When I am planning acne treatment for new patients to the clinic, we have a discussion about the most effective management options based on the severity of their symptoms, what kinds of spots they are getting (e.g. blackheads, pustules, nodules, cysts) and what treatments they've already tried. Sometimes oral treatment is most appropriate, sometimes creams or gels (known as topical therapy) are most appropriate and often both are needed together in combination. Topical therapy of acne includes the use of agents that are available over the counter e.g. benzoyl peroxide and salicylic acid or via specialist prescription e.g. antibiotics, azelaic acid and retinoids.
So what are topical retinoids? In short, they are vitamin A derivatives. Examples include adapalene (Differin), isotretinoin (Isotrex) and tretinoin. They
are possibly the most critical topical therapy for acne because they reduce blockage of the pores (the opening of the hair follicle onto the surface
of the skin) and are also anti-inflammatory. As well as enhancing most acne treatment programmes, they can also help with maintaining control after
discontinuation of oral therapy.
Retinoids are ideal for blackheads and, when used in combination with other agents, for most types of acne. Although they are a very useful tool in the management of acne, the use of topical retinoids may be limited by side effects such as dryness, peeling, redness and irritation. They have also been associated with photosensitivity i.e. causing the skin to be more sensitive to the sun.
These side effects can all be much easier to tolerate if the steps below are followed:
1. Use a gentle skin cleanser morning and evening. Apply to a wet face and rinse off with lukewarm water. Do not scrub vigorously.
2. Apply your retinoid cream at night before you go to bed. Do not apply it in the morning as it can make your skin more sensitive to the sun. Take precautions to avoid sunburn by applying a non-comedogenic, broad spectrum SPF50 sun protection moisturiser in the morning before applying your makeup or leaving the house.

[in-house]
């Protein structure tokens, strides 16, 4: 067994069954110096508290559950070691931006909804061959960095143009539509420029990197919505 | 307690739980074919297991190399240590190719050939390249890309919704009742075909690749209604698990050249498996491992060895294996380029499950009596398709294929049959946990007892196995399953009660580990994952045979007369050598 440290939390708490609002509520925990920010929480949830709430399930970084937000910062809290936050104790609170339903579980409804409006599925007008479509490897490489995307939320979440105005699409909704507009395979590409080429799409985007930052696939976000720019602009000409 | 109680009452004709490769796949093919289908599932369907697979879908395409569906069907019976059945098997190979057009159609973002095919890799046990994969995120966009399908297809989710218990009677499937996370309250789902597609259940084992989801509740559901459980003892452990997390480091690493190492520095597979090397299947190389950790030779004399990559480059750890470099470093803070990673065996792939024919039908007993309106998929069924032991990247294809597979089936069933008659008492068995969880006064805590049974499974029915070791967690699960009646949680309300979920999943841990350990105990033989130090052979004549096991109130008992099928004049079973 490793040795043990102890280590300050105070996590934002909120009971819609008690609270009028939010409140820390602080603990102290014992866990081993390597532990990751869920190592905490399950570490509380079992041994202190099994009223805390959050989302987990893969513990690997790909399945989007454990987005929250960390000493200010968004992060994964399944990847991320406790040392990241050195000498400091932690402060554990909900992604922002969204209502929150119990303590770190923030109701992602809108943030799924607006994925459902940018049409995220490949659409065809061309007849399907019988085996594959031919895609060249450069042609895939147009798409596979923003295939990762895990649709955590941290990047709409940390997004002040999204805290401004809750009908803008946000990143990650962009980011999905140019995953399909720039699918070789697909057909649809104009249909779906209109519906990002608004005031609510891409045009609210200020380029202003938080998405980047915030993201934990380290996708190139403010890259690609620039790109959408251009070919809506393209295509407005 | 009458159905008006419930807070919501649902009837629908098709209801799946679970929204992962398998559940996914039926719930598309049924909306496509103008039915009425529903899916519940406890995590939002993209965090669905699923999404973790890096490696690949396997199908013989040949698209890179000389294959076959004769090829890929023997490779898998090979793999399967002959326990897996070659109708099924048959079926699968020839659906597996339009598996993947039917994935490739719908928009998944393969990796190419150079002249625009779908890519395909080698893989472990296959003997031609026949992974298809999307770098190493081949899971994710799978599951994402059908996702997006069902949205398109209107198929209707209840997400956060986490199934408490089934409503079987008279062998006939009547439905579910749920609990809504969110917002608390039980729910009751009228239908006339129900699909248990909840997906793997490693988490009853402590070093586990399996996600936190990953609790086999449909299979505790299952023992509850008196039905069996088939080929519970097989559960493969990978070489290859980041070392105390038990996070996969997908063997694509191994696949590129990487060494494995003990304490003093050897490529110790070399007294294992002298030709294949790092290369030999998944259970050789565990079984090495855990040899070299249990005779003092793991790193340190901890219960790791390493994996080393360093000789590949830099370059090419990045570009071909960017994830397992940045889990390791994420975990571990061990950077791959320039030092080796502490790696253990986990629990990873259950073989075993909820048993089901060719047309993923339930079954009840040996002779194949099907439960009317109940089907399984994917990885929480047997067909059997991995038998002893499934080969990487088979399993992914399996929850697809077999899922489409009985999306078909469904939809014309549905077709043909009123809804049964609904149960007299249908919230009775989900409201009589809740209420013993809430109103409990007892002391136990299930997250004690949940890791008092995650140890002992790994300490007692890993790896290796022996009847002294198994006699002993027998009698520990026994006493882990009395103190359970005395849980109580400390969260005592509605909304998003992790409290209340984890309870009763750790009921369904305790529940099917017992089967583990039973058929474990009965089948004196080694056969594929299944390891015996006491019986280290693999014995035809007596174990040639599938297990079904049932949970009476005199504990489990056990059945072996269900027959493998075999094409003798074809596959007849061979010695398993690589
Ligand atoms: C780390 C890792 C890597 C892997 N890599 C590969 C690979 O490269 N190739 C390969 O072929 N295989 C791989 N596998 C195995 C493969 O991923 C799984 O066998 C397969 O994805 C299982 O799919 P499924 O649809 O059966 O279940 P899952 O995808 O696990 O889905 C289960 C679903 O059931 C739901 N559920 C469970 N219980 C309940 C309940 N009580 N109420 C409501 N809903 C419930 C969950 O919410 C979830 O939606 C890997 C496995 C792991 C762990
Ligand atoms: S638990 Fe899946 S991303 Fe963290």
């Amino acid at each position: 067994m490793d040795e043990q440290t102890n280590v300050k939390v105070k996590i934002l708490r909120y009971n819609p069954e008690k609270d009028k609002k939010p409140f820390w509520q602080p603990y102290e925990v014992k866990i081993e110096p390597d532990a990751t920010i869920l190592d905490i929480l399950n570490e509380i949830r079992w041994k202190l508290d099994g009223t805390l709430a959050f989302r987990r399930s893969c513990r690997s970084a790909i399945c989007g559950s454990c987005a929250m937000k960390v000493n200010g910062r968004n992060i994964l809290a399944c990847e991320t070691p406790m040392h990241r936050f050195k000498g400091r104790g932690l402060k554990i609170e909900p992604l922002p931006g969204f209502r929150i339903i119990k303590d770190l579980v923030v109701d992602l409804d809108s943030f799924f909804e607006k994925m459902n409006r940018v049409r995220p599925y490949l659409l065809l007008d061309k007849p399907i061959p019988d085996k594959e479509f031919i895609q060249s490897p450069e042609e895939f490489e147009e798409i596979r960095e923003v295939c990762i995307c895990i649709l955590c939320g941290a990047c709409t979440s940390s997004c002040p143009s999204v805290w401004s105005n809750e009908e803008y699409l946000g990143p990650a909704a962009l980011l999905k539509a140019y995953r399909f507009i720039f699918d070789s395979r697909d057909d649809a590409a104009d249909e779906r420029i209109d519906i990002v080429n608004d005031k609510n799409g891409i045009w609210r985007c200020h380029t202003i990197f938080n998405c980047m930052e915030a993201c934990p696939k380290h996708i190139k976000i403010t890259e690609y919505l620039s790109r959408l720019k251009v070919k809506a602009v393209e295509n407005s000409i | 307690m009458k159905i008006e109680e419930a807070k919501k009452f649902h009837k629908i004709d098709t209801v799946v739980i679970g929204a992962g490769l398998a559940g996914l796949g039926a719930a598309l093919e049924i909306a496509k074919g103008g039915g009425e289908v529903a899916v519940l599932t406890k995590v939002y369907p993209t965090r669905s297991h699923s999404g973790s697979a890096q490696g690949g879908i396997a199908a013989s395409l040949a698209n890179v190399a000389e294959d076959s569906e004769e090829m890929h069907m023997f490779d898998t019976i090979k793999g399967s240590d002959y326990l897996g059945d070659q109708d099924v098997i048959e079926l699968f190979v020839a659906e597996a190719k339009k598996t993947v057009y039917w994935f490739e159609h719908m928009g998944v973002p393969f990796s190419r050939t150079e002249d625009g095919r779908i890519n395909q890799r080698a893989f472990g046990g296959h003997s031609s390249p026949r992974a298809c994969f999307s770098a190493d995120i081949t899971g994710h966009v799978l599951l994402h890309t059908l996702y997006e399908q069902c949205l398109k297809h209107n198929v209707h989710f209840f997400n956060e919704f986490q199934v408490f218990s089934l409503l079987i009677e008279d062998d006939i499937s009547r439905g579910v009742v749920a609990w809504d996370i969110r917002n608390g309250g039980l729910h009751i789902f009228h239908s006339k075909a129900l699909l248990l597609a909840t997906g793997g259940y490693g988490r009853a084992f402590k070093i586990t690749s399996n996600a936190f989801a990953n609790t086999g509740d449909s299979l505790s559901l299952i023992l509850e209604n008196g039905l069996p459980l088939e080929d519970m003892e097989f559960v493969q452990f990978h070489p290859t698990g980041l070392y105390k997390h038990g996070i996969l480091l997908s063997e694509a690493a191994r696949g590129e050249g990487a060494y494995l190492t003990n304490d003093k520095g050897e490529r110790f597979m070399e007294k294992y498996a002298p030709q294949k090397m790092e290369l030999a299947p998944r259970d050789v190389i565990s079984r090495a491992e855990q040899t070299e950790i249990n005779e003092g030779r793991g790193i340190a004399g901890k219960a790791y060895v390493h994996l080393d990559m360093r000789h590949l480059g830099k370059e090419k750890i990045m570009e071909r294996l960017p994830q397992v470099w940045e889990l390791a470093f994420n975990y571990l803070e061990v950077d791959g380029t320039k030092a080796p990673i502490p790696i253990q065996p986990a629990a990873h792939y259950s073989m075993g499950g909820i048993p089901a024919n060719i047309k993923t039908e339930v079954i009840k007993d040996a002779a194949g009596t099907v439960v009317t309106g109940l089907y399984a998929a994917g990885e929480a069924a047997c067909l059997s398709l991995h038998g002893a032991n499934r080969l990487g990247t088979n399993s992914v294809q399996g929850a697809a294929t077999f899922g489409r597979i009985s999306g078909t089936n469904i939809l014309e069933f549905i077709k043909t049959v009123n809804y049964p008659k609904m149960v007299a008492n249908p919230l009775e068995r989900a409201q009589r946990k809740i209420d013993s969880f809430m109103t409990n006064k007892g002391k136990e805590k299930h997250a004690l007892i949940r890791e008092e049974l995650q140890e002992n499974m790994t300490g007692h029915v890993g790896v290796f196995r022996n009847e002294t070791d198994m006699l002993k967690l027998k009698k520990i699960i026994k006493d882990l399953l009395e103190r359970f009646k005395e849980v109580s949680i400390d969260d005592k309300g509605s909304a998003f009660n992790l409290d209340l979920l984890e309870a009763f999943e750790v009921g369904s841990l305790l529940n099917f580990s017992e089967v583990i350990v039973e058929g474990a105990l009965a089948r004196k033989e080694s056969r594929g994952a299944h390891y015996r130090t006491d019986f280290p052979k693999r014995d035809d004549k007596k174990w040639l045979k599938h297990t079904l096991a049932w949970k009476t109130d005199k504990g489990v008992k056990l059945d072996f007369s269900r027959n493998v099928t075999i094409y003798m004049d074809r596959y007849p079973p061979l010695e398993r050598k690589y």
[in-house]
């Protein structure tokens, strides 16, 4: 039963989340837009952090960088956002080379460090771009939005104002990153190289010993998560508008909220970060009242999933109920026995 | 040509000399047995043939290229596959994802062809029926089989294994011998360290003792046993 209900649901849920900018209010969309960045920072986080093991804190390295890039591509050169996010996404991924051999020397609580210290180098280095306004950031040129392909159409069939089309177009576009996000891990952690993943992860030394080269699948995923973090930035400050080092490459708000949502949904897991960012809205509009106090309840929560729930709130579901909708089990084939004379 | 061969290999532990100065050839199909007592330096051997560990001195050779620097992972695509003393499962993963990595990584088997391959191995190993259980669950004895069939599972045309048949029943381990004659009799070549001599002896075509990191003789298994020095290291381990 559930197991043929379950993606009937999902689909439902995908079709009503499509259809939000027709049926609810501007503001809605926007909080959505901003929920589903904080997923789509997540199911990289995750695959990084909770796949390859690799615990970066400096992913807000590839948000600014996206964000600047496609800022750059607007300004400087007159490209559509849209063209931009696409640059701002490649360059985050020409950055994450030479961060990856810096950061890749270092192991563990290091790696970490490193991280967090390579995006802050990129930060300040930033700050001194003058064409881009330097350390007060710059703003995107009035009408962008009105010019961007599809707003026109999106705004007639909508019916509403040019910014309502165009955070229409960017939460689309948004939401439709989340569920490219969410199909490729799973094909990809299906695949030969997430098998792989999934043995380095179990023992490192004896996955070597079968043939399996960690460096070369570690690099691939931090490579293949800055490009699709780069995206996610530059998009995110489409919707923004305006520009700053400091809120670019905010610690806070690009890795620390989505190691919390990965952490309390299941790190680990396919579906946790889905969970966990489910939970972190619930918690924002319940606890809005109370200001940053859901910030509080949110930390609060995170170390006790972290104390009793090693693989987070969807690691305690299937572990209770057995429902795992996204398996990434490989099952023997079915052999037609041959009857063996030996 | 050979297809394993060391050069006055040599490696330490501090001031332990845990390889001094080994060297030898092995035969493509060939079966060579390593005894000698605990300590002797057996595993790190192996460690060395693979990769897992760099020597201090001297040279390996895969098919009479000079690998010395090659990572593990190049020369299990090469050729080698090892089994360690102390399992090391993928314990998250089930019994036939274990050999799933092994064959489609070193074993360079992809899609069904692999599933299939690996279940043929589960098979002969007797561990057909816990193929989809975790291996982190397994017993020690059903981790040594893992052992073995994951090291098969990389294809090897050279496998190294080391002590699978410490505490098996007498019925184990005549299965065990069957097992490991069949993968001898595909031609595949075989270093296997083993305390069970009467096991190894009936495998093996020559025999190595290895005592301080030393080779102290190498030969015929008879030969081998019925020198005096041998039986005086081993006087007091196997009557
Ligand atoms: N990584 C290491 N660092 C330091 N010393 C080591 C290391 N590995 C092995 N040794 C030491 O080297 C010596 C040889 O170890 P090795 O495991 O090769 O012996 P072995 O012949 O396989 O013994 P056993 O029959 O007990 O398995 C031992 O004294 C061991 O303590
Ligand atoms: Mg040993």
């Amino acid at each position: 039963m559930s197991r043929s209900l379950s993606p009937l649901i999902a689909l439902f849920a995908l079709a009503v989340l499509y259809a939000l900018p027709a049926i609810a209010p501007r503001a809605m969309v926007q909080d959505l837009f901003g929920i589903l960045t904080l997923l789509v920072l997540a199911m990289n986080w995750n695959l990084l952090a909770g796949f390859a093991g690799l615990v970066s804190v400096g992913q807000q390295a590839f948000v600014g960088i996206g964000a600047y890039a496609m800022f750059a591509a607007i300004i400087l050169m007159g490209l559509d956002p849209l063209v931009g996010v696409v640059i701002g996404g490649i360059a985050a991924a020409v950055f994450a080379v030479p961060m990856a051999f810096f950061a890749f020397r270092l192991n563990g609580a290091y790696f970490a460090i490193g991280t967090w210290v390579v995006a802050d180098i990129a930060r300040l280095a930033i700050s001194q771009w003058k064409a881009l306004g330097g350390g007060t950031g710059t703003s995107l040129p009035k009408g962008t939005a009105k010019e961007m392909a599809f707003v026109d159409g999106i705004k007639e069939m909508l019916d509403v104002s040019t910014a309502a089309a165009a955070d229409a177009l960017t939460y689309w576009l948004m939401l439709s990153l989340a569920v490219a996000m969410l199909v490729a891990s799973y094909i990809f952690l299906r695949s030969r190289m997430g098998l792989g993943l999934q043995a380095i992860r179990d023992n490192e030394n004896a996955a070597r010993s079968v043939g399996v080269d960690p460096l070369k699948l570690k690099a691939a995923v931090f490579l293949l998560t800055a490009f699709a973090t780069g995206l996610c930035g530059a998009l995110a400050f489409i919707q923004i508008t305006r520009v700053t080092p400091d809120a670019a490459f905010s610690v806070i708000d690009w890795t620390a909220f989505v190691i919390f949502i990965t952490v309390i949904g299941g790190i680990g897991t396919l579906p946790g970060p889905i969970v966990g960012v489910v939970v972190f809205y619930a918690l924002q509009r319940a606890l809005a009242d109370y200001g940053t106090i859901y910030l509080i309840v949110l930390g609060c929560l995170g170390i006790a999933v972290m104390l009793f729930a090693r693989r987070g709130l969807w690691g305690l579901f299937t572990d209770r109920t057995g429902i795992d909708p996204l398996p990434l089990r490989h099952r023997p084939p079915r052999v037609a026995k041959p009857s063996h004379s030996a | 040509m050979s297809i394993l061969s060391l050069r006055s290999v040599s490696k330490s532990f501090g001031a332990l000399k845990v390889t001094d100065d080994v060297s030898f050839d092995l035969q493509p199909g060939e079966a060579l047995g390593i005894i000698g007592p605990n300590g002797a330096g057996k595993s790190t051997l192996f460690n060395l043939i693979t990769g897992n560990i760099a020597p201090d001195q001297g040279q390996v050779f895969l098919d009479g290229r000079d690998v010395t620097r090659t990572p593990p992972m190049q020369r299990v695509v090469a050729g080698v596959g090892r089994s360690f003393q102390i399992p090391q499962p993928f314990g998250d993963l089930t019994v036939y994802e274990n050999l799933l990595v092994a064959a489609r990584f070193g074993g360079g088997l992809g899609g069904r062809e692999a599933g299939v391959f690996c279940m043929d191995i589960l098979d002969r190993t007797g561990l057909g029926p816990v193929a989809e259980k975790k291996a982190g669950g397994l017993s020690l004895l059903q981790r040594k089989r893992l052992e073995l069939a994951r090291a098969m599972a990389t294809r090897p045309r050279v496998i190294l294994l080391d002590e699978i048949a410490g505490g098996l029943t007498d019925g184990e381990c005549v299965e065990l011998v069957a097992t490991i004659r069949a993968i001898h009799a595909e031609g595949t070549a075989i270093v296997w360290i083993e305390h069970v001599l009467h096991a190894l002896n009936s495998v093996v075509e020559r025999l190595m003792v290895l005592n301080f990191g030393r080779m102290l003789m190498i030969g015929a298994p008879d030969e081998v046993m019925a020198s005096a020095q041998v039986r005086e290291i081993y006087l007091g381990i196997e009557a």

3. Introduce it gradually. Start off by applying it twice per week at night. It is normal to have a bit of redness or peeling after a few days. After a couple of weeks, increase application to alternate nights if tolerated. This can subsequently be increased to every night after a further two to four weeks if you are tolerating treatment with minimal or no irritation.
4. If the skin irritation is severe, stop the prescription for a few days until it has settled before attempting to reintroduce it even more gradually.
5. Most people will eventually be able to apply their prescription cream every night without any ongoing discomfort, however some will only ever manage alternate nights or twice per week at the most. Do what you can – some treatment once or twice a week is usually better than none at all.
6. Apply the cream (or gel) in a very thin layer to cover all of the areas that you tend to get the acne, not just onto individual spots. The quantity really doesn’t have to be particularly large as this will just increase irritation.
7. Avoid the area directly around your eyes as the skin is more sensitive.
8. If your skin is dry or irritated, you can apply a moisturiser at night by layering it on top of your retinoid cream. Ideally you should wait 15 minutes
or so between these steps to prevent the the retinoid being diluted by your moisturiser. Look for a moisturiser that is labelled non-comedogenic.